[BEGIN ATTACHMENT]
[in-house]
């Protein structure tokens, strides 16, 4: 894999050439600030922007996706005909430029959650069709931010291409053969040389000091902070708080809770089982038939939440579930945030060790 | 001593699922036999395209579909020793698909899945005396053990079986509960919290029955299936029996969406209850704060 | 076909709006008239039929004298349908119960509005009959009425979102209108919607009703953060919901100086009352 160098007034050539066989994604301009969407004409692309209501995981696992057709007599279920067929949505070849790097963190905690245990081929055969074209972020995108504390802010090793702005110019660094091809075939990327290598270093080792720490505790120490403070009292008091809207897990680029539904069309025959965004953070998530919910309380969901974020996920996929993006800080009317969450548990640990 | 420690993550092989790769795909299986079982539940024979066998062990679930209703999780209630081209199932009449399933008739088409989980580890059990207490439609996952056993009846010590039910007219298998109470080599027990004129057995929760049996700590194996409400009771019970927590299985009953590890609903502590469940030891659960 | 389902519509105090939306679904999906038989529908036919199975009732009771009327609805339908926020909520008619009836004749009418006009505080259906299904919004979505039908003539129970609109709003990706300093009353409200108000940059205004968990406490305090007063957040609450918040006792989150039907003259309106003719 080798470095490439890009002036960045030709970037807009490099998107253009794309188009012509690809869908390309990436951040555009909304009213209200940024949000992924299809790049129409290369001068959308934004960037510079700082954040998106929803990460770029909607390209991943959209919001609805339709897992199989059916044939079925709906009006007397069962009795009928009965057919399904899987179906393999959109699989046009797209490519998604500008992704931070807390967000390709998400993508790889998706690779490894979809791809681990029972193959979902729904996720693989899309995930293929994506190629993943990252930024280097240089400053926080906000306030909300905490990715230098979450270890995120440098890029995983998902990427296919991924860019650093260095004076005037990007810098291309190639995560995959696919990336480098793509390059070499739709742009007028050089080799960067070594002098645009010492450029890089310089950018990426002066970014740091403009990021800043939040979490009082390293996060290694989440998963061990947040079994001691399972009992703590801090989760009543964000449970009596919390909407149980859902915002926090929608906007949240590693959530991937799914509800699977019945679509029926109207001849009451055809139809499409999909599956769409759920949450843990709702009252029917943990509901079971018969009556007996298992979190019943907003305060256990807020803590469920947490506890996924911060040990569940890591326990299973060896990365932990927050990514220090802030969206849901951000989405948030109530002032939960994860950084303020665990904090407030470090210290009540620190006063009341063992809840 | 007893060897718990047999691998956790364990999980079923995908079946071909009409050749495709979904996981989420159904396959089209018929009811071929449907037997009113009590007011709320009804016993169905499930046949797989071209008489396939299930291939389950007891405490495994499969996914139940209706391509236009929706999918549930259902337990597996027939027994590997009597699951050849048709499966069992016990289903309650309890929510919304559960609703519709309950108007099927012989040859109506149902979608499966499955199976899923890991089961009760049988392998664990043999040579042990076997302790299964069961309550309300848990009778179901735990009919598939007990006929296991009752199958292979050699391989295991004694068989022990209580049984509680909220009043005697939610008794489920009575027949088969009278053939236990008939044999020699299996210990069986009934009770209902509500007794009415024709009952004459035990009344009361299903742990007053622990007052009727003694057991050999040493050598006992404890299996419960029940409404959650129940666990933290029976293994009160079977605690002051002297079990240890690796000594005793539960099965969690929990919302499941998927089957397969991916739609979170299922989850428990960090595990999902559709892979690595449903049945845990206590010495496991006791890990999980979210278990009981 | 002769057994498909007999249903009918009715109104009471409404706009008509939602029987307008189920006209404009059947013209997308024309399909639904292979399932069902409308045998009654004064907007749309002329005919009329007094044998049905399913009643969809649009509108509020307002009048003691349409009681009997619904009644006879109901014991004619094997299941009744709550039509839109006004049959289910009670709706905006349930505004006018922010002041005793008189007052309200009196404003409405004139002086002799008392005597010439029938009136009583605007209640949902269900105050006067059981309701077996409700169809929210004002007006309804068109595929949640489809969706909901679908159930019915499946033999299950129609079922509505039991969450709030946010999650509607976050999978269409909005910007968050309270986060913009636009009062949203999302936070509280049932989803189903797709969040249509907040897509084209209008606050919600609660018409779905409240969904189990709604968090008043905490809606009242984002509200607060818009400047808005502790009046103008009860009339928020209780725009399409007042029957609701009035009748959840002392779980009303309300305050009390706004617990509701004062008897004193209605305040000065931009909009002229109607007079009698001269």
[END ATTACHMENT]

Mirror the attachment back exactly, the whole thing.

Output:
[in-house]
């Protein structure tokens, strides 16, 4: 894999050439600030922007996706005909430029959650069709931010291409053969040389000091902070708080809770089982038939939440579930945030060790 | 001593699922036999395209579909020793698909899945005396053990079986509960919290029955299936029996969406209850704060 | 076909709006008239039929004298349908119960509005009959009425979102209108919607009703953060919901100086009352 160098007034050539066989994604301009969407004409692309209501995981696992057709007599279920067929949505070849790097963190905690245990081929055969074209972020995108504390802010090793702005110019660094091809075939990327290598270093080792720490505790120490403070009292008091809207897990680029539904069309025959965004953070998530919910309380969901974020996920996929993006800080009317969450548990640990 | 420690993550092989790769795909299986079982539940024979066998062990679930209703999780209630081209199932009449399933008739088409989980580890059990207490439609996952056993009846010590039910007219298998109470080599027990004129057995929760049996700590194996409400009771019970927590299985009953590890609903502590469940030891659960 | 389902519509105090939306679904999906038989529908036919199975009732009771009327609805339908926020909520008619009836004749009418006009505080259906299904919004979505039908003539129970609109709003990706300093009353409200108000940059205004968990406490305090007063957040609450918040006792989150039907003259309106003719 080798470095490439890009002036960045030709970037807009490099998107253009794309188009012509690809869908390309990436951040555009909304009213209200940024949000992924299809790049129409290369001068959308934004960037510079700082954040998106929803990460770029909607390209991943959209919001609805339709897992199989059916044939079925709906009006007397069962009795009928009965057919399904899987179906393999959109699989046009797209490519998604500008992704931070807390967000390709998400993508790889998706690779490894979809791809681990029972193959979902729904996720693989899309995930293929994506190629993943990252930024280097240089400053926080906000306030909300905490990715230098979450270890995120440098890029995983998902990427296919991924860019650093260095004076005037990007810098291309190639995560995959696919990336480098793509390059070499739709742009007028050089080799960067070594002098645009010492450029890089310089950018990426002066970014740091403009990021800043939040979490009082390293996060290694989440998963061990947040079994001691399972009992703590801090989760009543964000449970009596919390909407149980859902915002926090929608906007949240590693959530991937799914509800699977019945679509029926109207001849009451055809139809499409999909599956769409759920949450843990709702009252029917943990509901079971018969009556007996298992979190019943907003305060256990807020803590469920947490506890996924911060040990569940890591326990299973060896990365932990927050990514220090802030969206849901951000989405948030109530002032939960994860950084303020665990904090407030470090210290009540620190006063009341063992809840 | 007893060897718990047999691998956790364990999980079923995908079946071909009409050749495709979904996981989420159904396959089209018929009811071929449907037997009113009590007011709320009804016993169905499930046949797989071209008489396939299930291939389950007891405490495994499969996914139940209706391509236009929706999918549930259902337990597996027939027994590997009597699951050849048709499966069992016990289903309650309890929510919304559960609703519709309950108007099927012989040859109506149902979608499966499955199976899923890991089961009760049988392998664990043999040579042990076997302790299964069961309550309300848990009778179901735990009919598939007990006929296991009752199958292979050699391989295991004694068989022990209580049984509680909220009043005697939610008794489920009575027949088969009278053939236990008939044999020699299996210990069986009934009770209902509500007794009415024709009952004459035990009344009361299903742990007053622990007052009727003694057991050999040493050598006992404890299996419960029940409404959650129940666990933290029976293994009160079977605690002051002297079990240890690796000594005793539960099965969690929990919302499941998927089957397969991916739609979170299922989850428990960090595990999902559709892979690595449903049945845990206590010495496991006791890990999980979210278990009981 | 002769057994498909007999249903009918009715109104009471409404706009008509939602029987307008189920006209404009059947013209997308024309399909639904292979399932069902409308045998009654004064907007749309002329005919009329007094044998049905399913009643969809649009509108509020307002009048003691349409009681009997619904009644006879109901014991004619094997299941009744709550039509839109006004049959289910009670709706905006349930505004006018922010002041005793008189007052309200009196404003409405004139002086002799008392005597010439029938009136009583605007209640949902269900105050006067059981309701077996409700169809929210004002007006309804068109595929949640489809969706909901679908159930019915499946033999299950129609079922509505039991969450709030946010999650509607976050999978269409909005910007968050309270986060913009636009009062949203999302936070509280049932989803189903797709969040249509907040897509084209209008606050919600609660018409779905409240969904189990709604968090008043905490809606009242984002509200607060818009400047808005502790009046103008009860009339928020209780725009399409007042029957609701009035009748959840002392779980009303309300305050009390706004617990509701004062008897004193209605305040000065931009909009002229109607007079009698001269």